This morning, the interview was with Barbara Kingsolver.  And the topic was about the morals and spirituality of eating local and naturally.  Mrs. Kingsolver made two excellent points that got me to perk up as I coddled the baby firestorm
  1. Our society has to yet to put a moral value on the suffering attributed to eating foods from faraway places.
  2. Until WWII, eating locally or organic was just the way of life.  In 50 years, we've allowed a few, select food companies and politicians change our perception of eating to the point where Americans don't even find an Argentine pear amazing.

It's a full hour, but the episode is extremely interesting. Kingsolver moved her entire family from the faux city of Tuscon to southwestern VA and ate only the food they could harvest or buy at the farmer's market.  They thought they would discuss going "without" but instead found themselves with abundance.

Tasting off Pilseners

So, I've dedicated June and July to Pilsener.  A few weeks back, I had a 3-lager taste-off.  I tasted Penn Kaiser Pilsner, Troegs Sunshine Pils, & Lagunitas Pils (not local).

The taste-off was a major let down.  Troegs demolished the other two.  Lagunitas was as bland as Coors (at least as I remember Coors from 1998) and Penn tasted skunky.

The next week pitted Troegs versus Brooklyn Pilsner.  A slightly closer contest but still a decidedly better lager coming from Harrisburg.  I've never been to Harrisburg, but dare I say that Troegs is probably the pride of the 'burg in 2008.

To Chris and John - well done!

Pulling mussels from a shell...

Ok, I couldn't resist that title.  A simple local meal can consist of this most delectable, inexpensive, and healthy protein.  At the farmer's market, we picked up sweet onions, mussels, local wine and a loaf of bread (probably made from Dakota flour, but baked nearby).  Simple and delectable.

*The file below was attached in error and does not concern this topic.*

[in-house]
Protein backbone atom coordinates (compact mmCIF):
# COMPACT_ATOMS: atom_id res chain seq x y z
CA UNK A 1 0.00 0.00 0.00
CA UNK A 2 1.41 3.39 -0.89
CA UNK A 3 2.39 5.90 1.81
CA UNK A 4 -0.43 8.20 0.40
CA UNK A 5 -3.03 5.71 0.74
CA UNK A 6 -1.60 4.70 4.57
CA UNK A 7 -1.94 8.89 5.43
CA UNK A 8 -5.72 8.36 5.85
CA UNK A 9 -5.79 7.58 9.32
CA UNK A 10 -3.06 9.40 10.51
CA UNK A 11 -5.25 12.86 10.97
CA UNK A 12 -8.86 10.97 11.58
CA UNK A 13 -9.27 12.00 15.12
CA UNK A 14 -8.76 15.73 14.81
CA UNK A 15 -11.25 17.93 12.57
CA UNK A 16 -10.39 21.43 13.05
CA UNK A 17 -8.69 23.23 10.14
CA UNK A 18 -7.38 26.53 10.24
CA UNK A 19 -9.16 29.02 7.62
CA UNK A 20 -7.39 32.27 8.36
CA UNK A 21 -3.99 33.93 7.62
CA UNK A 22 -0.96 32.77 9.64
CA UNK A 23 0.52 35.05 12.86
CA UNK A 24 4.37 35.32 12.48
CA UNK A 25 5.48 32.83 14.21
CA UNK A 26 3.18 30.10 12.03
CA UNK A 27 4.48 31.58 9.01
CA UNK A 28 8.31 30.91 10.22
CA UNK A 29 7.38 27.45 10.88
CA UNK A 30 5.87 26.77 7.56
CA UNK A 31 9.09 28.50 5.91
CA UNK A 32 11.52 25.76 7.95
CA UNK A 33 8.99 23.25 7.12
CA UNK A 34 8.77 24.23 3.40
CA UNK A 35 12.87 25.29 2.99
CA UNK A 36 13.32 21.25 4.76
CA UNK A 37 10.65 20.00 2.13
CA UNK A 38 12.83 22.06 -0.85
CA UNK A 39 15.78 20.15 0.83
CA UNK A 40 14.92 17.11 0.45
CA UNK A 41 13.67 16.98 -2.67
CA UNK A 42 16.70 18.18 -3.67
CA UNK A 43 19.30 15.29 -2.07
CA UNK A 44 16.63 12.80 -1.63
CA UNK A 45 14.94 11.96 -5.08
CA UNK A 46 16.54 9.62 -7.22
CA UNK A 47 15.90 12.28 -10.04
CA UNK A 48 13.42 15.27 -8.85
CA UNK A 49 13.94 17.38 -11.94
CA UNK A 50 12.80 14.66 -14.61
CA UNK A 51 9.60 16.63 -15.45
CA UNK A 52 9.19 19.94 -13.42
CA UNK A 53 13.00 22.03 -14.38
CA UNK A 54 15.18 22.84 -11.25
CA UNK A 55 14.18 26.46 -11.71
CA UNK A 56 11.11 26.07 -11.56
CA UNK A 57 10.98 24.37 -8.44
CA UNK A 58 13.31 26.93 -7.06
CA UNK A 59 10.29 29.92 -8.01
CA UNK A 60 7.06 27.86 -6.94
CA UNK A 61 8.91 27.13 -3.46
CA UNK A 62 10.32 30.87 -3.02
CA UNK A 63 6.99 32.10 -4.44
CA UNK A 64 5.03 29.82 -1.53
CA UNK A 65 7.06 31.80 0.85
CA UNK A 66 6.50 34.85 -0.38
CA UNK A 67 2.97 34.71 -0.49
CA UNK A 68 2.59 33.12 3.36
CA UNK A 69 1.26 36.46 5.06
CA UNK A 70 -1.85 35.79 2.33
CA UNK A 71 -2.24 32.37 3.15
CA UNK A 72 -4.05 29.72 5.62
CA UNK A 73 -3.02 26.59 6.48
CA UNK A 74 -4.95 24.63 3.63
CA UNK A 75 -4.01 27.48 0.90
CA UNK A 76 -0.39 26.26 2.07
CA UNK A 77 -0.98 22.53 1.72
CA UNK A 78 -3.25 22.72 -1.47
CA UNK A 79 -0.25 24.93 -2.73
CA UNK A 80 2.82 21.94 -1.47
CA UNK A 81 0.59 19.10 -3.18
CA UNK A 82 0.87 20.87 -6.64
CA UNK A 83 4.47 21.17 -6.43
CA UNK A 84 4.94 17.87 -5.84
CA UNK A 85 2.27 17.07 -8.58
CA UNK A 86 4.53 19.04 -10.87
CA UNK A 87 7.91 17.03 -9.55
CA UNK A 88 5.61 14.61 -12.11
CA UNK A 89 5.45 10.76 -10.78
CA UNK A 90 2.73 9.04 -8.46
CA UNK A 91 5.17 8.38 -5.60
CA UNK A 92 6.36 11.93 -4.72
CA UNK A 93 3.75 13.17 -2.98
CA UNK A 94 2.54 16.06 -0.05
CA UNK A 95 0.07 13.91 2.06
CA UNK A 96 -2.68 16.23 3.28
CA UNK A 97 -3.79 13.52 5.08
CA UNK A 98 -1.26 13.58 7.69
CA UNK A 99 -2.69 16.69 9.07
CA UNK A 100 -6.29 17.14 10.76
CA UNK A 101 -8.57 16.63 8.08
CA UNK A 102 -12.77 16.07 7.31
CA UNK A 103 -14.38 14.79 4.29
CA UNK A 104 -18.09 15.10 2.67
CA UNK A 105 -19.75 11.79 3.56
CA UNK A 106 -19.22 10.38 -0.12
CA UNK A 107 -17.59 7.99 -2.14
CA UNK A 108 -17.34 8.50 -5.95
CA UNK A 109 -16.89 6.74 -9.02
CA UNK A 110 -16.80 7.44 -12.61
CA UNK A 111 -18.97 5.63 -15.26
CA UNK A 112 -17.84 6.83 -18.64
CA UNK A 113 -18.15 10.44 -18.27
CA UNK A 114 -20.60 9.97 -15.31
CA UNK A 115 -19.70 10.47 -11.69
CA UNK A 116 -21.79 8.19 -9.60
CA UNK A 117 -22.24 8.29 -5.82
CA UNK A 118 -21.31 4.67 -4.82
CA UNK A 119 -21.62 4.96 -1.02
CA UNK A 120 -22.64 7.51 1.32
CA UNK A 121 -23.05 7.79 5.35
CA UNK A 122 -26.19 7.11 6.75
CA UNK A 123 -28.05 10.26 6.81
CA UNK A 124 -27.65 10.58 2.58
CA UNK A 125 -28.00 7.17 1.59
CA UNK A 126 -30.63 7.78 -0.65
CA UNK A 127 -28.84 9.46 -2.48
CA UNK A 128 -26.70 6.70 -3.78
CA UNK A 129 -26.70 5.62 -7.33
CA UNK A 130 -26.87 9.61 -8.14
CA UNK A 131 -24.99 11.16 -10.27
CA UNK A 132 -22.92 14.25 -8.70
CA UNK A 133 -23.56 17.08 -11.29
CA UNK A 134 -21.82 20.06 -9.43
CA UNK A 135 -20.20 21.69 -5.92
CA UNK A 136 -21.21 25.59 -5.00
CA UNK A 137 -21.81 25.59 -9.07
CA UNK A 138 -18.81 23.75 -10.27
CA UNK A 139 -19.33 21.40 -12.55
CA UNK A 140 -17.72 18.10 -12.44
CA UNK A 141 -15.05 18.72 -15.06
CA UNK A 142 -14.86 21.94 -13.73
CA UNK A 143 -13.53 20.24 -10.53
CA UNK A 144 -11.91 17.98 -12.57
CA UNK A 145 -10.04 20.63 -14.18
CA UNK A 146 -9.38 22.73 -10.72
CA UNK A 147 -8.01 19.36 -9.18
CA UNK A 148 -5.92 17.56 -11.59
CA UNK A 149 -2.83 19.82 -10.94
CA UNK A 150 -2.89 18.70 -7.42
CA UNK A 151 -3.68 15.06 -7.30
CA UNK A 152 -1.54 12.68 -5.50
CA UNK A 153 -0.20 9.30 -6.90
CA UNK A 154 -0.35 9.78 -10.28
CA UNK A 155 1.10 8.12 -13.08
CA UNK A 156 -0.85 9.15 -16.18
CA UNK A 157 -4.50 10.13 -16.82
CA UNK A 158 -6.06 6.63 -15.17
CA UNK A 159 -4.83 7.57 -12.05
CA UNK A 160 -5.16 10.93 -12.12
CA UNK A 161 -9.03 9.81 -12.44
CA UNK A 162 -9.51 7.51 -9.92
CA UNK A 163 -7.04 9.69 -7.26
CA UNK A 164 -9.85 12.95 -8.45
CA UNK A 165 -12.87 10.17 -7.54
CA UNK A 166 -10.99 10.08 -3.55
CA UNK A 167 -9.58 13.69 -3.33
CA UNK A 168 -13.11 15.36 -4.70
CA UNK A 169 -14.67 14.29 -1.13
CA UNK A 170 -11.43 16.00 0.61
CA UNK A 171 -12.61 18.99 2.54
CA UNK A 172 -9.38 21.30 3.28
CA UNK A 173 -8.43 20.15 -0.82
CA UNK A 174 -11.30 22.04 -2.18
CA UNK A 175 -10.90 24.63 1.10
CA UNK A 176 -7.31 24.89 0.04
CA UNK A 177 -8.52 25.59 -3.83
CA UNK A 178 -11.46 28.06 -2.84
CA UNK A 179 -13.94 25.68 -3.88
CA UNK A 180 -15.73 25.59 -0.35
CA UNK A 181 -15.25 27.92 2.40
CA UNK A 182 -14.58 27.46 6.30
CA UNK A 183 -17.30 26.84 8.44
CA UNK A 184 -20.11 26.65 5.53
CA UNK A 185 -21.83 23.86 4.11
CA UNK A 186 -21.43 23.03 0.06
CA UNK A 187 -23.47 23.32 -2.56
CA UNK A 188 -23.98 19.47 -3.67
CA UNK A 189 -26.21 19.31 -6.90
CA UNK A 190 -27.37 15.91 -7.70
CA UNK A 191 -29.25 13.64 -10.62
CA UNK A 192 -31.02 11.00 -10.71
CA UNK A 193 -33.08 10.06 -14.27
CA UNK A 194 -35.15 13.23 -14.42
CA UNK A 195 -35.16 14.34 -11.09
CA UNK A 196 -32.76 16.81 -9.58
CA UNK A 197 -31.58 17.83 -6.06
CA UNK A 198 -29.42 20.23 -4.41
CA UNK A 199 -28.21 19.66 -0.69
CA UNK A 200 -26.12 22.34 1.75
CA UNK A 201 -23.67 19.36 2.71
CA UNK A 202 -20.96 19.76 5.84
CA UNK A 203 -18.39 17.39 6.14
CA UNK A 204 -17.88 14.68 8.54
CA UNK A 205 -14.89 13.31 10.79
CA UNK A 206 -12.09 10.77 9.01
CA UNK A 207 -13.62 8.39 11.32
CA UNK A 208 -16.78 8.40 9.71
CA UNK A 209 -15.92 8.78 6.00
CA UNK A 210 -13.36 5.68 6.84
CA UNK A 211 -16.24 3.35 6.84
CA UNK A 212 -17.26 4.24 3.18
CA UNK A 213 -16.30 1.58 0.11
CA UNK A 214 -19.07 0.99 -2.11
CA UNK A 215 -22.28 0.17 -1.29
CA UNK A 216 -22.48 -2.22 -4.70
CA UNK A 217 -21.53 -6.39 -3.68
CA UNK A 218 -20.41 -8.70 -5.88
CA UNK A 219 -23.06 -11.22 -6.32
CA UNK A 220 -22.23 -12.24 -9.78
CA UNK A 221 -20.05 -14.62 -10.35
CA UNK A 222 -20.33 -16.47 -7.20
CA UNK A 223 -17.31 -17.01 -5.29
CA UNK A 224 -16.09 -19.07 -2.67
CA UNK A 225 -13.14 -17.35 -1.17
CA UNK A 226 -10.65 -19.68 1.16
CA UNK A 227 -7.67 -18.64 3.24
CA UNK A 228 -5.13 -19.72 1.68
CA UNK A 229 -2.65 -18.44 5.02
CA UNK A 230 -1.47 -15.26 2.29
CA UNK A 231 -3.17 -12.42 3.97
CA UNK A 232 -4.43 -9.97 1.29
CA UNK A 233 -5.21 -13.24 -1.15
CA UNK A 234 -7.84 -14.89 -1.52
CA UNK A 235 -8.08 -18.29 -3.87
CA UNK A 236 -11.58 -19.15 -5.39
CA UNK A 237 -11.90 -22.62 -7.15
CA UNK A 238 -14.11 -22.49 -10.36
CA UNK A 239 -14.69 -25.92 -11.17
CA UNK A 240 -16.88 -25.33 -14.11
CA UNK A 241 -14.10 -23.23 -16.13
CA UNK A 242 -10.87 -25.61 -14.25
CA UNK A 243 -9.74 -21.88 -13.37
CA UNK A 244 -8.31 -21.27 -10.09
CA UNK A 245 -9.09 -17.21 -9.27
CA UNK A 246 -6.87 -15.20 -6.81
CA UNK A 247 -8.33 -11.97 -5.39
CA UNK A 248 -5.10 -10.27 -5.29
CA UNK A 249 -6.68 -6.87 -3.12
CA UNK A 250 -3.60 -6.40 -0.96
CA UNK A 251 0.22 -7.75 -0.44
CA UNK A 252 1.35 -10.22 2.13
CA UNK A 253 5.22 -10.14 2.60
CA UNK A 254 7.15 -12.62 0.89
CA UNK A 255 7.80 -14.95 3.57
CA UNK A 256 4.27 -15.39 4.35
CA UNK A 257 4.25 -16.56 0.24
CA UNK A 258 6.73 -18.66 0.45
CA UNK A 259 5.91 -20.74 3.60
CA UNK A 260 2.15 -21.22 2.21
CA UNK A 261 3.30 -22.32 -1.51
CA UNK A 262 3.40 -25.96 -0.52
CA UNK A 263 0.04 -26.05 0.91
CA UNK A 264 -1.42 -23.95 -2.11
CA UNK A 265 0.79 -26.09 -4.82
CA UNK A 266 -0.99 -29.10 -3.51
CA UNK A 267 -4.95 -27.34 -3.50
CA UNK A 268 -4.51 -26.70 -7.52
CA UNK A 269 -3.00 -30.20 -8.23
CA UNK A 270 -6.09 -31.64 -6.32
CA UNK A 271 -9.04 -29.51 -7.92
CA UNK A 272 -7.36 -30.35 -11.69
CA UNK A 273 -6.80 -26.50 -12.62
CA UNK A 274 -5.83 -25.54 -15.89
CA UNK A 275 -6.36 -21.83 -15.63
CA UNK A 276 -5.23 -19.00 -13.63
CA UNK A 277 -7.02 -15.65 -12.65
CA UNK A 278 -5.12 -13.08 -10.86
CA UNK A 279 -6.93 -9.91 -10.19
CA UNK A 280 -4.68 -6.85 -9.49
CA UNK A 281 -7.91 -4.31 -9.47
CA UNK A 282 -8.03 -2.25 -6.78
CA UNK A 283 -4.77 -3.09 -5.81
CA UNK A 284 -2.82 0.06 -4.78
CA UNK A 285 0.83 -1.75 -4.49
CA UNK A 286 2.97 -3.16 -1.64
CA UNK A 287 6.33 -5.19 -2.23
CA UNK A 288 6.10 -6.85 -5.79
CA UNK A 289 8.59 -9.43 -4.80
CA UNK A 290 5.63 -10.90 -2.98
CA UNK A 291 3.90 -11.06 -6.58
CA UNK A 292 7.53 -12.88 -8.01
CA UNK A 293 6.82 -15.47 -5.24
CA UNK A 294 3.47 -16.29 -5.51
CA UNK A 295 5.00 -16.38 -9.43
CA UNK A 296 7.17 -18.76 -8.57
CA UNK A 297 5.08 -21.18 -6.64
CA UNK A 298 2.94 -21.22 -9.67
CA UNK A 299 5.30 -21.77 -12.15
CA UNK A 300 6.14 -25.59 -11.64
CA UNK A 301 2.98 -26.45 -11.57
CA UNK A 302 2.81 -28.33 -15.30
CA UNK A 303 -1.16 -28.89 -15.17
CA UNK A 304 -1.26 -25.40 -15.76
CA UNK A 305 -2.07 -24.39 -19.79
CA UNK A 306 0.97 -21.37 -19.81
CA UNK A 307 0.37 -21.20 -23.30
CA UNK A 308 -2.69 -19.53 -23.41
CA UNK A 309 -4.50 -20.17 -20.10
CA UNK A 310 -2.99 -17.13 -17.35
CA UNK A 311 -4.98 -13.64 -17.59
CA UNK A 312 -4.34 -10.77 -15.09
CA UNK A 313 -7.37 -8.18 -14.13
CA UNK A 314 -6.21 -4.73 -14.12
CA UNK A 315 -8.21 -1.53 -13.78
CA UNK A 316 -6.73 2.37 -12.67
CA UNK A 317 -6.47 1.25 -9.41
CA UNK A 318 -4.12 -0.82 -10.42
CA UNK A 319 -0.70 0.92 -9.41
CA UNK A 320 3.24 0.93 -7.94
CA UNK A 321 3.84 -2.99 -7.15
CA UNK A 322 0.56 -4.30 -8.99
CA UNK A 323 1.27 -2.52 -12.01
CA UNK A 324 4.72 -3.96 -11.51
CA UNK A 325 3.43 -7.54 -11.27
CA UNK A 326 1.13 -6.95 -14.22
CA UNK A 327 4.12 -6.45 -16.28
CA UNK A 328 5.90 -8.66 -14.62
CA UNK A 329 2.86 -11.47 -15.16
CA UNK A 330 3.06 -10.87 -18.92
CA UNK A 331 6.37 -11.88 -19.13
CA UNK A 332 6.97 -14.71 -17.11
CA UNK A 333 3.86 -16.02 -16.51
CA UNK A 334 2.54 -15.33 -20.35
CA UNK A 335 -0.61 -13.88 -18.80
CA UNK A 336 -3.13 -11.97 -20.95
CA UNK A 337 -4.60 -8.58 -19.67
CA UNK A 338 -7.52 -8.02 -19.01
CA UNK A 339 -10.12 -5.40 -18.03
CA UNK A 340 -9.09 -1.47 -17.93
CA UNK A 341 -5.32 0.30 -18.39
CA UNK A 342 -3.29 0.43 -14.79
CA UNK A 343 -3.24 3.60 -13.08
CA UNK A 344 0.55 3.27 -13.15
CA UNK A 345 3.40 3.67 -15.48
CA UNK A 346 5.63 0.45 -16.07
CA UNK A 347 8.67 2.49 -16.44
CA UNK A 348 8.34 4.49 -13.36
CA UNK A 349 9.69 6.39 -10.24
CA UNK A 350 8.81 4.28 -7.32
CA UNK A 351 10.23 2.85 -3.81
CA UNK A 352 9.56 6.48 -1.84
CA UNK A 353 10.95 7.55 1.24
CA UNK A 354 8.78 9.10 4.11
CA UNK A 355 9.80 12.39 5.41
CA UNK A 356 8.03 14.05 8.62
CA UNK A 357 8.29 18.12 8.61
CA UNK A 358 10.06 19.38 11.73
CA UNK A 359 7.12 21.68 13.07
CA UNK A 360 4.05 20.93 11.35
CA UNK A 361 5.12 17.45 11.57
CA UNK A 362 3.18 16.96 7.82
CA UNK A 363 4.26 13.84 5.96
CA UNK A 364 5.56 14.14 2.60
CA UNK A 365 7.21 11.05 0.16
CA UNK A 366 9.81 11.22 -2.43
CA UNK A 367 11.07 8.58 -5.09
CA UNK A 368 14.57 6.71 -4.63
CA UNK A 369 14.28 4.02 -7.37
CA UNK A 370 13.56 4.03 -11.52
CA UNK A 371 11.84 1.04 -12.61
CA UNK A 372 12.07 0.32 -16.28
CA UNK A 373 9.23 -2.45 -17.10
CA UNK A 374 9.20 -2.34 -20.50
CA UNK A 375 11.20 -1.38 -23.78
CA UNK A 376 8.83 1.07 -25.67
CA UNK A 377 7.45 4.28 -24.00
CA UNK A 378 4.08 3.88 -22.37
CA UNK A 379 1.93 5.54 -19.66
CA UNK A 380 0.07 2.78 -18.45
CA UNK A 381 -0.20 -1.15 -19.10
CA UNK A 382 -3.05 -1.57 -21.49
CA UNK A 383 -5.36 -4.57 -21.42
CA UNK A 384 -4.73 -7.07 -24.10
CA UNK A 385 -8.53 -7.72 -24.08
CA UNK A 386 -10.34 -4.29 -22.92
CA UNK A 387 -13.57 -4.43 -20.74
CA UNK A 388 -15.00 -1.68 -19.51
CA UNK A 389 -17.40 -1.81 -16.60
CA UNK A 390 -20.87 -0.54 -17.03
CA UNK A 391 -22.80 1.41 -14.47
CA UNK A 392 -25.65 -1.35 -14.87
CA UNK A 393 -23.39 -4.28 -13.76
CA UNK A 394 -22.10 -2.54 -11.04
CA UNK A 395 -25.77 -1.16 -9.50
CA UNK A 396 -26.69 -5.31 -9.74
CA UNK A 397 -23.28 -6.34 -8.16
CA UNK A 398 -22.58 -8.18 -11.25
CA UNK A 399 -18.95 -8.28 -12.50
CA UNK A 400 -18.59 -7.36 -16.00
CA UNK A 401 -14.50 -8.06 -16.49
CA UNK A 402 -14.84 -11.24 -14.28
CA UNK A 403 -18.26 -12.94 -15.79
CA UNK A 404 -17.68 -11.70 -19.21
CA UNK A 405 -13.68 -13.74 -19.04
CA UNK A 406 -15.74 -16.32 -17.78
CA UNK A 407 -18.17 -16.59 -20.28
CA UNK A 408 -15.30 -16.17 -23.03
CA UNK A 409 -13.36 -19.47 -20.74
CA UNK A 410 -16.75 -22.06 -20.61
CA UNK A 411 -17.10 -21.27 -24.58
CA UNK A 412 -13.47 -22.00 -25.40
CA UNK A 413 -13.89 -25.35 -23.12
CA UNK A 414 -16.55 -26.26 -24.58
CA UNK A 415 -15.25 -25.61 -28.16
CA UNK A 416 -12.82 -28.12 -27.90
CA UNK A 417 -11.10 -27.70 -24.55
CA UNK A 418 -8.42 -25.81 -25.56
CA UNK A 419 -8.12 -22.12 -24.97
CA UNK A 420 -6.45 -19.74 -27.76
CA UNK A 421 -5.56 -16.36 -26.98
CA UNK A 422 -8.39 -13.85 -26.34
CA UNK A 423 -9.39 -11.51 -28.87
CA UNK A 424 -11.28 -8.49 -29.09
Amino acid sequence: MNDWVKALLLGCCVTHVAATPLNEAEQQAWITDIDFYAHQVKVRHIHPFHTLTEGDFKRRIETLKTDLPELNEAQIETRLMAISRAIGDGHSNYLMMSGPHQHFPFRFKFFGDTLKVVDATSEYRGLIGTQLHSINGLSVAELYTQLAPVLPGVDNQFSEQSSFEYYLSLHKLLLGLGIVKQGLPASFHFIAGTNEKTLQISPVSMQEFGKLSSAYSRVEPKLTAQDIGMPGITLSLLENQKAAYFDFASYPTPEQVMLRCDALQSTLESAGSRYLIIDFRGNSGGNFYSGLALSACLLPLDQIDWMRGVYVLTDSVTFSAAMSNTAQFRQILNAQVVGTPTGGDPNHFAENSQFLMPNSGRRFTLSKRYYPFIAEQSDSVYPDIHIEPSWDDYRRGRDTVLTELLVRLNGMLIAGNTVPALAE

We also purchased a skate wing that came out famously with the addition of Vermont butter and Capers (from Capri, ok, not local, at all).   As I walked away from the nice fisher-family, I realized we purchased the two cheapest seafoods they had and then 10 hours later and an immensely wonderful meal.  Alice Waters would be proud!

Tuesday, May 13, 2008

uh-oh is it spring

Don't look now, but I'm pickling ramps, blanching asparagus, and poaching cage-free eggs!  Finally, something to believe in!

tasty pig's feet

the feet from Veritas Farm are an unquestionable success!  Well, except for a little porcine hair, they are delicious!

Saturday, April 12, 2008

Art of Simple Food - meal 2

Another hit parade for Sunday dinner.  This week was all about shallow-frying.  We shallow fried pork shops and cauliflower.  Both were divine.  The recipe for the cauliflower called for making a sauce.  And that sauce was fantastic - a combination of garlic, onions, scallions, & tomato paste.